If you can’t stand the heat, get out of the kitchen — or keep your cool and get creative. That’s what major restaurant chains are finding as prices soar along with the temperature this summer.
Many restaurant brands are busy rustling up special deals and value offers that position them favorably in an economic landscape where inflation has driven prices higher at grocery stores than restaurants. A “TODAY” show segment cites U.S. Department of Labor statistics showing that grocery prices rose over 13% in July compared with a year ago, while prices at restaurants rose only 7.6% during the same time.
Still, even a big cheese like Papa John’s, which has savored a winning sales streak for the past three years (up 36%) and has outperformed competitors, is feeling the bite as high prices eat into its profits. Though the pizza powerhouse propelled a 0.9% bump in North American sales last quarter, commodity prices climbed 18% and were compounded by higher labor costs to cut into margins.
A 21% year-over-year increase in cheese prices for June was hard to stomach and typified the inflationary environment driving restaurants to raise prices. But even with price hikes to its menu, Papa John’s found itself with a smaller piece of the profit pie than it has become used to.
Keeping pace with food costs has become a challenge. As Papa John’s CEO Rob Lynch explained: “It’s really a unique environment. We are seeing 18% to 20% inflation in Q2, which was more than I’ve ever seen in my career. It doesn’t necessarily afford you the opportunity to catch up with pricing.”
That said, by using third-party delivery, the company has managed to bypass a driver shortage that has stalled off-premise sales for other pizza chains, while an emphasis on premium development of signature items like its Pepperoni Stuffed Crust Pizza has helped boost sales. High-margin specialty options are more palatable than raising prices on staples that consumers are accustomed to paying a lower price for. What’s more, premiumization feeds the need of a market hungry for menu innovation.
After 12 consecutive quarters of positive sales, the brand claims no secret sauce for success, but Lynch expressed confidence in the company’s ability to continue “managing the margin while maintaining the momentum.”
Bundles, Barbells, and the Bottom Line
Other restaurant brands are finding creative ways to mitigate price hikes and alleviate margin pressure. Tex-Mex casual-dining Chuy’s chain is betting on a barbell menu strategy to balance value options with limited-time specials and higher-priced premium items. The brand has pared down the menu to control costs and plans to introduce two to three LTOs every quarter to jump-start sales and maintain variety. According to Steve Hilsop, Chuy’s CEO and president, one of the limited-time items “will always probably have a barbell approach.”
In the face of growing concern across the industry that sticker shock will scare off increasingly budget-conscious consumers, Chuy’s served up a margin of more than 19% at the restaurant level and increased second-quarter revenue by 2.6%. Given margin constraints, food costs and other challenges like labor shortages and supply chain snafus, the jump from $108 million for the quarter last year to $110.9 million this year was no small potatoes.
Meanwhile, drive-thru gourmet salad chain Salad and Go is leveraging customizable bundled offers that can cover breakfast and lunch for only $9.99 to dramatize value and drive repeat traffic. As both time- and money-savers, the bundles offer the dual appeal of value pricing and convenience, and position the brand as an affordable option for fresh, healthy food.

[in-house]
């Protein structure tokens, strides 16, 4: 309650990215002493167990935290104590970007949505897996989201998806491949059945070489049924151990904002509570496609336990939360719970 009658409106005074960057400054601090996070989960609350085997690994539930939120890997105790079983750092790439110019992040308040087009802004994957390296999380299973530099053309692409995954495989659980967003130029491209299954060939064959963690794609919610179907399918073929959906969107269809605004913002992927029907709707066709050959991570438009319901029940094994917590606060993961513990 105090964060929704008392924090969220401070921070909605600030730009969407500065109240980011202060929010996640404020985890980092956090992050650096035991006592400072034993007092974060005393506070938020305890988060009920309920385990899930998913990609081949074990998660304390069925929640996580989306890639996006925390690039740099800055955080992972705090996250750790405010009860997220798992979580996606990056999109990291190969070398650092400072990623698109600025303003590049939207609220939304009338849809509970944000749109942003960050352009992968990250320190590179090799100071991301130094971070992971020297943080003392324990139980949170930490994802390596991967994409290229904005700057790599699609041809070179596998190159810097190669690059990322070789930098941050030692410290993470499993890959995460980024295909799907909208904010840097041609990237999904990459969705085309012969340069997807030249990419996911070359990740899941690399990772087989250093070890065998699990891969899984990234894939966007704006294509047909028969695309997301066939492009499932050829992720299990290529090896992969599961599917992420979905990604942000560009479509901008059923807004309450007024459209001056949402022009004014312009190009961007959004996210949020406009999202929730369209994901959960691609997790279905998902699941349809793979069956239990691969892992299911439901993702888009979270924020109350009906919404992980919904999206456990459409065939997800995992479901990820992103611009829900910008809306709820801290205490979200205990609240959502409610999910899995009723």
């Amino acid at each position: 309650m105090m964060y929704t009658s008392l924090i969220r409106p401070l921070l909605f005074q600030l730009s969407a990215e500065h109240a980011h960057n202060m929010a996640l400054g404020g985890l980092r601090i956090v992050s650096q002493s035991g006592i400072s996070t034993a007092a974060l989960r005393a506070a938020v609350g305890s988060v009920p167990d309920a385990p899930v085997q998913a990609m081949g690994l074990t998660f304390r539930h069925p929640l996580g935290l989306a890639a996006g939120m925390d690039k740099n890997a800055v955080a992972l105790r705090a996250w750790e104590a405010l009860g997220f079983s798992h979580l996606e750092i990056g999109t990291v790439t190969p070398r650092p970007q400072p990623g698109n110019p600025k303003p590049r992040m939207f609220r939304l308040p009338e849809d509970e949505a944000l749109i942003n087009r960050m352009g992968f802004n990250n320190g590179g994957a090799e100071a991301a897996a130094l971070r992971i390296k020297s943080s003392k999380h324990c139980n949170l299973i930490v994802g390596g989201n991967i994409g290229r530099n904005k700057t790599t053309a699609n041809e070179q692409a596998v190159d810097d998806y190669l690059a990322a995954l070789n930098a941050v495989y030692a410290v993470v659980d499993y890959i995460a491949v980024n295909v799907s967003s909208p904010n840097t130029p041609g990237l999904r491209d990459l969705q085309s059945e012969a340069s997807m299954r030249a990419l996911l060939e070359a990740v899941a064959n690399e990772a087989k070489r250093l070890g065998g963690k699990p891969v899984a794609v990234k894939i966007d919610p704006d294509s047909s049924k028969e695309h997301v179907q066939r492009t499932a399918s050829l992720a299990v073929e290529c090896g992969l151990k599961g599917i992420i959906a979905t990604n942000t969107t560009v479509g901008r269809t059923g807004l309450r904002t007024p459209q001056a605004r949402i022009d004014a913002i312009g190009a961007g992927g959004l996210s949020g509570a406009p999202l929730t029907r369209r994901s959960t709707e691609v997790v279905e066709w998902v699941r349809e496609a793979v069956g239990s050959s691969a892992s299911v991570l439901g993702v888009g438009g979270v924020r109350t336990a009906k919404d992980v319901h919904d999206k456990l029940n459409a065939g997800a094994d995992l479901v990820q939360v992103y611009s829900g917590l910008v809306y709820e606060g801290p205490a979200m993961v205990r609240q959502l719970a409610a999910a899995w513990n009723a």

As Salad and Go CEO Charlie Morrison put it: “This unique deal saves our customers both time and money like never before, proving that fitting healthy and delicious food into a busy schedule doesn’t have to be such a costly hassle.”
The Lowdown: How Manufacturers Can Help Mitigate Rising Prices
So what practical steps can manufacturers take to help operators fight inflation and navigate today’s uncertain economy? In the report, One Table: The State of the Operator & The Road Ahead 2022, the market research firm Datassential has parsed operator survey results to identify a series of action points manufacturers should keep in mind.
- Products that save time, money and labor: Top product attributes that have become particularly appealing in today’s operating environment are labor-saving (57%), versatile (46%), portion-controlled (34%) and pre-cut/pre-washed (31%).
- Service improvements: Nearly 90% of operators favor service improvements, including online ordering for purchases (40%), menu analysis and costing (26%), nutritional information and labeling (26%), and product comparison tools (25%).
- Direct outreach: Survey results show that the more direct the outreach, the better. Most preferred outreach methods include email (25%), in-person visit (22%), phone call (15%) and text message (11%).
- Most important information sources: Operators turn the most to their distributor sales reps (34%), followed by customers (32%), distributor/brand websites (22%) and general internet searches (22%). Social media/mobile apps are also preferred (18%).
Now more than ever, communication, flexibility and insight are essential. As the owner of an independent casual-dining restaurant told Datassential: “Be prepared with substitutes and offer value-oriented products. Suggestions for increasing profitability in areas we may have overlooked. Compare our menu prices to nearby similar businesses to give us an idea if we’re charging too much or too little in comparison.”
In sum, we would all like to tell price increases to take a hike, but when it comes to offsetting inflation and difficult economic circumstances, innovation and collaboration can go a long way.
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